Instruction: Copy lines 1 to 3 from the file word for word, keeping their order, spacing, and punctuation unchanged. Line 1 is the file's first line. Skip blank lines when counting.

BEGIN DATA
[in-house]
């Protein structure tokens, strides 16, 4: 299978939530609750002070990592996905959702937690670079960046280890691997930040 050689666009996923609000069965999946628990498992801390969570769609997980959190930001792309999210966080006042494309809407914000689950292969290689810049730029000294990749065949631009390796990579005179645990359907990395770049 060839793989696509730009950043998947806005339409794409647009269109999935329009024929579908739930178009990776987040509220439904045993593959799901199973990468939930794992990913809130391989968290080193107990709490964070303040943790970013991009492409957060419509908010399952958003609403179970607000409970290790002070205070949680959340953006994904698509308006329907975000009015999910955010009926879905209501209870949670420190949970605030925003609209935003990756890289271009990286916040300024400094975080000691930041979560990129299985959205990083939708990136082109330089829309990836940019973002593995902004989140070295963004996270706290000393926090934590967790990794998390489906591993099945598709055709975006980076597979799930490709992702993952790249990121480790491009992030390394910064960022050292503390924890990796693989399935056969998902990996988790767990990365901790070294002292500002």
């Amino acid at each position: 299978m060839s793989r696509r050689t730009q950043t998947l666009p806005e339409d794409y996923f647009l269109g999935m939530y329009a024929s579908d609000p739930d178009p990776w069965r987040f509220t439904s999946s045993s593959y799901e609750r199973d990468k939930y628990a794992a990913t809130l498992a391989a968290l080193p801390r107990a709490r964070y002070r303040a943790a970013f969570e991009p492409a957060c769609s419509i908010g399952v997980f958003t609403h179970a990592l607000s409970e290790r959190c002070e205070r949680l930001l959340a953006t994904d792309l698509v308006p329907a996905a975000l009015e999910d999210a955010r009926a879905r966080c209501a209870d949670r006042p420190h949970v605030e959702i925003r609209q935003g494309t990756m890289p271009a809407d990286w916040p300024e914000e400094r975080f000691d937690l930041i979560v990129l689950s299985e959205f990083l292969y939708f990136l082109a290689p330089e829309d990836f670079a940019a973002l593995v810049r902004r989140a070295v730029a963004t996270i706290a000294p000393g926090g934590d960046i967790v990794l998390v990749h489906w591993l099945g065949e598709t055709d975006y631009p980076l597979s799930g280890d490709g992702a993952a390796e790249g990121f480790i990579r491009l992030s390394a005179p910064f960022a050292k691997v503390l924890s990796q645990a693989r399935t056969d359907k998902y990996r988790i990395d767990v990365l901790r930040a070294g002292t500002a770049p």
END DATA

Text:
[in-house]
């Protein structure tokens, strides 16, 4: 299978939530609750002070990592996905959702937690670079960046280890691997930040 050689666009996923609000069965999946628990498992801390969570769609997980959190930001792309999210966080006042494309809407914000689950292969290689810049730029000294990749065949631009390796990579005179645990359907990395770049 060839793989696509730009950043998947806005339409794409647009269109999935329009024929579908739930178009990776987040509220439904045993593959799901199973990468939930794992990913809130391989968290080193107990709490964070303040943790970013991009492409957060419509908010399952958003609403179970607000409970290790002070205070949680959340953006994904698509308006329907975000009015999910955010009926879905209501209870949670420190949970605030925003609209935003990756890289271009990286916040300024400094975080000691930041979560990129299985959205990083939708990136082109330089829309990836940019973002593995902004989140070295963004996270706290000393926090934590967790990794998390489906591993099945598709055709975006980076597979799930490709992702993952790249990121480790491009992030390394910064960022050292503390924890990796693989399935056969998902990996988790767990990365901790070294002292500002």
């Amino acid at each position: 299978m060839s793989r696509r050689t730009q950043t998947l666009p806005e339409d794409y996923f647009l269109g999935m939530y329009a024929s579908d609000p739930d178009p990776w069965r987040f509220t439904s999946s045993s593959y799901e609750r199973d990468k939930y628990a794992a990913t809130l498992a391989a968290l080193p801390r107990a709490r964070y002070r303040a943790a970013f969570e991009p492409a957060c769609s419509i908010g399952v997980f958003t609403h179970a990592l607000s409970e290790r959190c002070e205070r949680l930001l959340a953006t994904d792309l698509v308006p329907a996905a975000l009015e999910d999210a955010r009926a879905r966080c209501a209870d949670r006042p420190h949970v605030e959702i925003r609209q935003g494309t990756m890289p271009a809407d990286w916040p300024e914000e400094r975080f000691d937690l930041i979560v990129l689950s299985e959205f990083l292969y939708f990136l082109a290689p330089e829309d990836f670079a940019a973002l593995v810049r902004r989140a070295v730029a963004t996270i706290a000294p000393g926090g934590d960046i967790v990794l998390v990749h489906w591993l099945g065949e598709t055709d975006y631009p980076l597979s799930g280890d490709g992702a993952a390796e790249g990121f480790i990579r491009l992030s390394a005179p910064f960022a050292k691997v503390l924890s990796q645990a693989r399935t056969d359907k998902y990996r988790i990395d767990v990365l901790r930040a070294g002292t500002a770049p």